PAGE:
“Church is for those who need help, not for the perfect. I wouldn’t be in it if it was for the perfect.”
You may have heard of the Very Reverend Susan Brown.
She was the first woman to become a minister in Ross-shire, the first woman in the UK to take charge of a cathedral and is an advocate for the modern – some may brand it unorthodox – outlook the Church of Scotland is increasingly embracing to preserve its future.
Rev Brown has also had tea with the Royal Family in her role as Honorary Chaplain to the Queen and, quite conversely, owns a personalised dog collar gifted by the Vicar of Dibley herself, Dawn French.
On a worldwide stage, however, she is best known for her brief encounter with the Queen of Pop.
At the dawn of the new millennium, the young minister was thrust into the spotlight after Madonna and Guy Rutchie chose her to officiate their wedding and conduct the christening of their son, Rocco.
“Madonna mayhem” meant Dornoch and its cathedral was thrust into the limelight as rumours spiralled that an A-list wedding would be happening in December 2000.
Rev Brown was grilled by a number of media outlets, with a variety of tight-lipped responses. She was quoted telling the BBC: “”I haven’t seen any Guy Ritchie films, although Madonna has one named after me, I think, called ‘Desperately Seeking Susan’.”
And when questioned about the possible nuptials by the P&J, she said: “”I cannot rule it out or in” and, when pushed for an answer, added: “I would not say whether it is yes or no.”
When it came to the wedding, at Skibo Castle, paparazzi from across the world teetered on step-ladders and climbed trees to catch a glimpse of the proceedings.
Rev Brown’s last word to the media was that she was going to go and “lie down in a darkened room”.
“Madonna was a long time ago,” Rev Brown reflects now, in 2020.
“The locals laughed and took everything in their stride.
“They were creasing themselves when everyone started buying ladders. It was very funny.”
Rev Brown can’t say much about the actual wedding – she signed a confidentiality contract – but when asked on her opinion on the bride’s music prior to the wedding she reveals: “I had never listened to Madonna before the wedding. And that’s all I’ll say.”
That’s as far as we go with Madonna, moving onto more important chapters in Rev Brown’s history.
The 61-year-old, who goes by the Vicar of Dornoch on Twitter, was brought up in a mining family in the Midlothian town of Penicuik.
Her “calling” to become a minster began at an early age, and she initially was none-the-wiser that a woman had never been granted the role.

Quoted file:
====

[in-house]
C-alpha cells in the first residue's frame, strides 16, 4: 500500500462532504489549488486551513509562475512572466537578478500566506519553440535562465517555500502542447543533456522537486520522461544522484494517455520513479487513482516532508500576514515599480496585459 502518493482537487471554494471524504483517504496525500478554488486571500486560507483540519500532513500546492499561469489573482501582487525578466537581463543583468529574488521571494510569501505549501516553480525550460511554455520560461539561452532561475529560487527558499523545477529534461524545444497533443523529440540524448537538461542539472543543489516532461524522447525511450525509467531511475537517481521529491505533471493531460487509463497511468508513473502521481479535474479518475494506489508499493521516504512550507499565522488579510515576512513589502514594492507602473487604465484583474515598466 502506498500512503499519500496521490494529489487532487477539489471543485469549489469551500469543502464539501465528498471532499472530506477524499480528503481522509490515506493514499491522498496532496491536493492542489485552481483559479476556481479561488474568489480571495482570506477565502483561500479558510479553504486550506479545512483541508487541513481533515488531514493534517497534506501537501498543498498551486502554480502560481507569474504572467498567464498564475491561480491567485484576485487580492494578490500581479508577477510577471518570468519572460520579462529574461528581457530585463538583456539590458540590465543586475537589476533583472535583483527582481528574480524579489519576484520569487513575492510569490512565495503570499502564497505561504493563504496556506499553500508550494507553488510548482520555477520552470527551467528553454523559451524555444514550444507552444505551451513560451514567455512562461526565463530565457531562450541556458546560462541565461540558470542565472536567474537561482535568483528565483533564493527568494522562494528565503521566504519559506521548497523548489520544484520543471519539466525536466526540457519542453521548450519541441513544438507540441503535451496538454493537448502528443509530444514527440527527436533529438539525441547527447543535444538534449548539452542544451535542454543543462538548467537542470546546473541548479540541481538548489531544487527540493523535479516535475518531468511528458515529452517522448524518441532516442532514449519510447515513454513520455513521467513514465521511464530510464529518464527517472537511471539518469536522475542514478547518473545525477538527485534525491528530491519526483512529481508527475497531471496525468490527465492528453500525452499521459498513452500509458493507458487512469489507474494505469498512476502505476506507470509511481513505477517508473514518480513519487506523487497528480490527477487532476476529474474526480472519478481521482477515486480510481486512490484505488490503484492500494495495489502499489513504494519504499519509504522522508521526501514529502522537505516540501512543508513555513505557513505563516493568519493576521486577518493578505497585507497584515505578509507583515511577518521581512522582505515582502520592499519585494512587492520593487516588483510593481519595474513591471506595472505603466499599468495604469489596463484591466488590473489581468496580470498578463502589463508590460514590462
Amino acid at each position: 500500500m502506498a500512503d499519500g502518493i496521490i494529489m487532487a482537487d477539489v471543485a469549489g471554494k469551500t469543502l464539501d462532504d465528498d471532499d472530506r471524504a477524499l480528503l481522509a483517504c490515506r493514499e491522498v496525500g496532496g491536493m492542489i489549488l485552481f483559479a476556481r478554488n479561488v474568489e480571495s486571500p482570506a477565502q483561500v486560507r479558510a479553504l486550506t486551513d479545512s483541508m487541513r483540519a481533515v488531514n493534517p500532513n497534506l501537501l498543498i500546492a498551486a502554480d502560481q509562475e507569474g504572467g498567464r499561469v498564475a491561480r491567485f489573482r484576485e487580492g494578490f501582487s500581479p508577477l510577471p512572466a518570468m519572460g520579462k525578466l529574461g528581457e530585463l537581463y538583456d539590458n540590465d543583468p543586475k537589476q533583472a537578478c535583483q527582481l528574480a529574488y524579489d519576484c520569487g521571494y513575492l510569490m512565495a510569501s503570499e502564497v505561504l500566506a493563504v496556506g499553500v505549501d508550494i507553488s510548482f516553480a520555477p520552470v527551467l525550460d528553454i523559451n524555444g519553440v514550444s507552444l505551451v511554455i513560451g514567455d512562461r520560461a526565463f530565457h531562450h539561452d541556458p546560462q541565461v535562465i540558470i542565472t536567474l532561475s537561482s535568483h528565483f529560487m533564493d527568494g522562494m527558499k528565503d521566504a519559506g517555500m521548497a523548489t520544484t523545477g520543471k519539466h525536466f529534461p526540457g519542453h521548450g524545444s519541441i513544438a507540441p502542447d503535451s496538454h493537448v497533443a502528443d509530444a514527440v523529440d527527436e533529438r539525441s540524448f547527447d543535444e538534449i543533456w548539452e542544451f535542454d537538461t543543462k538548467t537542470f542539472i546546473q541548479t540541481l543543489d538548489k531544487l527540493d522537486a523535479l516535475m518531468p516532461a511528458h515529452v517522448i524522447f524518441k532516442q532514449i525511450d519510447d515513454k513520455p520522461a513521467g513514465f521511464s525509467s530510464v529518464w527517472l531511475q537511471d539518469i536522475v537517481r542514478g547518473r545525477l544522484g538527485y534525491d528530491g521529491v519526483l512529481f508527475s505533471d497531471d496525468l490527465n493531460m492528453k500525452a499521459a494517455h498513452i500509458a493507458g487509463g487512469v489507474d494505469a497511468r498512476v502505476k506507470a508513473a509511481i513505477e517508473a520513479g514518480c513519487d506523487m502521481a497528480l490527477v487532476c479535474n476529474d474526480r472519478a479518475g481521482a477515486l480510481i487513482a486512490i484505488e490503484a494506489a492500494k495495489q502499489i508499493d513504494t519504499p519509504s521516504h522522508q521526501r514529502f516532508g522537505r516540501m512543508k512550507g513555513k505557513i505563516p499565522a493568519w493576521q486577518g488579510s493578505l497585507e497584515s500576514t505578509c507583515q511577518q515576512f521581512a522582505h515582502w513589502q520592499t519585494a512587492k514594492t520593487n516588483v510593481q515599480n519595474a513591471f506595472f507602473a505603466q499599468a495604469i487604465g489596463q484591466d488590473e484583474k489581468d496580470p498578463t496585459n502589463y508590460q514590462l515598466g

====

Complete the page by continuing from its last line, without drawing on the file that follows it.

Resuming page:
She went on to become an assistant at St Giles Cathedral and studied divinity at Edinburgh University.
“I felt the call to be minister from age of 15 which was a bit unusual, none of my family really went to church,” she said.
“I simply didn’t realise I’d never met a female minister, and it didn’t occur to be that it might be something people would have a problem with.
“There initially were quite a lot of raised eyebrows, and even fellow students said I shouldn’t do it due to my sex.
“That was their opinion, and things have changed.”
Aged 26, she swapped Auld Reekie for the Black Isle when she was appointed minister at Killearnan Parish Church in 1985.
At a time when kirk numbers were dwindling, she managed to buck the trend by getting bums on pews to treble the congregations’ numbers.
She said: “There was a cultural shock to begin with. Down in the central belt, when you announced communion everyone crept out the woodwork as they needed their name ticked off.
“In the Highlands when communion was announced, nobody came forward, as nobody felt they were good enough.
“We thrashed that way of thinking out of them.”
She adds: “Church is for those who need help, not the perfect. I wouldn’t be in it if it was for the perfect.”
In 1997 she again made history, when she became the first woman in the UK to take charge of a cathedral, aged 38.
The “Madonna mayhem” came three years later.
In 2011 she was appointed the Queen’s chaplain, and will hold the position until her 70th birthday or until the Queen is no longer on the throne – whichever comes first.
She describes the Queen as “wonderful.”
And in 2017, it was announced that she had been nominated as the next Moderator of the General Assembly of the Church of Scotland.